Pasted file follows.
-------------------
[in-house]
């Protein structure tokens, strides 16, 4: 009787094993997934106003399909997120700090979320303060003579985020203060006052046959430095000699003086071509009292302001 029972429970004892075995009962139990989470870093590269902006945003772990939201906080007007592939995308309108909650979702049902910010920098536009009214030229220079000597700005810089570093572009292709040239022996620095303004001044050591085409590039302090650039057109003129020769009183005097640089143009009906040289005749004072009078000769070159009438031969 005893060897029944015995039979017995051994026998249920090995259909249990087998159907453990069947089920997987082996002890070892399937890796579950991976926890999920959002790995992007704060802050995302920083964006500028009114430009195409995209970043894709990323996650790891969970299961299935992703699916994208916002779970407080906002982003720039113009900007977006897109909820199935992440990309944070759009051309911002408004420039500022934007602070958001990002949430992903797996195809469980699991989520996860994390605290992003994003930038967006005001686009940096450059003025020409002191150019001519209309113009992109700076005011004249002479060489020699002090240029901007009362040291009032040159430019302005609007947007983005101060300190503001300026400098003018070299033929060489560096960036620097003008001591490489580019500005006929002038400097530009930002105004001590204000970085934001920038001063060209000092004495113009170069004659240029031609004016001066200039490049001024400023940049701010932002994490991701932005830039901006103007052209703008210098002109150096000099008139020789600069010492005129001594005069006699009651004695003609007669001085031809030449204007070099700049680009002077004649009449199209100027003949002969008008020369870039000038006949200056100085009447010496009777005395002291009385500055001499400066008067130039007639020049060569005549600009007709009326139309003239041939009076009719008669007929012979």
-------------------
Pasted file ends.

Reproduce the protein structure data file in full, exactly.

[in-house]
């Protein structure tokens, strides 16, 4: 009787094993997934106003399909997120700090979320303060003579985020203060006052046959430095000699003086071509009292302001 029972429970004892075995009962139990989470870093590269902006945003772990939201906080007007592939995308309108909650979702049902910010920098536009009214030229220079000597700005810089570093572009292709040239022996620095303004001044050591085409590039302090650039057109003129020769009183005097640089143009009906040289005749004072009078000769070159009438031969 005893060897029944015995039979017995051994026998249920090995259909249990087998159907453990069947089920997987082996002890070892399937890796579950991976926890999920959002790995992007704060802050995302920083964006500028009114430009195409995209970043894709990323996650790891969970299961299935992703699916994208916002779970407080906002982003720039113009900007977006897109909820199935992440990309944070759009051309911002408004420039500022934007602070958001990002949430992903797996195809469980699991989520996860994390605290992003994003930038967006005001686009940096450059003025020409002191150019001519209309113009992109700076005011004249002479060489020699002090240029901007009362040291009032040159430019302005609007947007983005101060300190503001300026400098003018070299033929060489560096960036620097003008001591490489580019500005006929002038400097530009930002105004001590204000970085934001920038001063060209000092004495113009170069004659240029031609004016001066200039490049001024400023940049701010932002994490991701932005830039901006103007052209703008210098002109150096000099008139020789600069010492005129001594005069006699009651004695003609007669001085031809030449204007070099700049680009002077004649009449199209100027003949002969008008020369870039000038006949200056100085009447010496009777005395002291009385500055001499400066008067130039007639020049060569005549600009007709009326139309003239041939009076009719008669007929012979």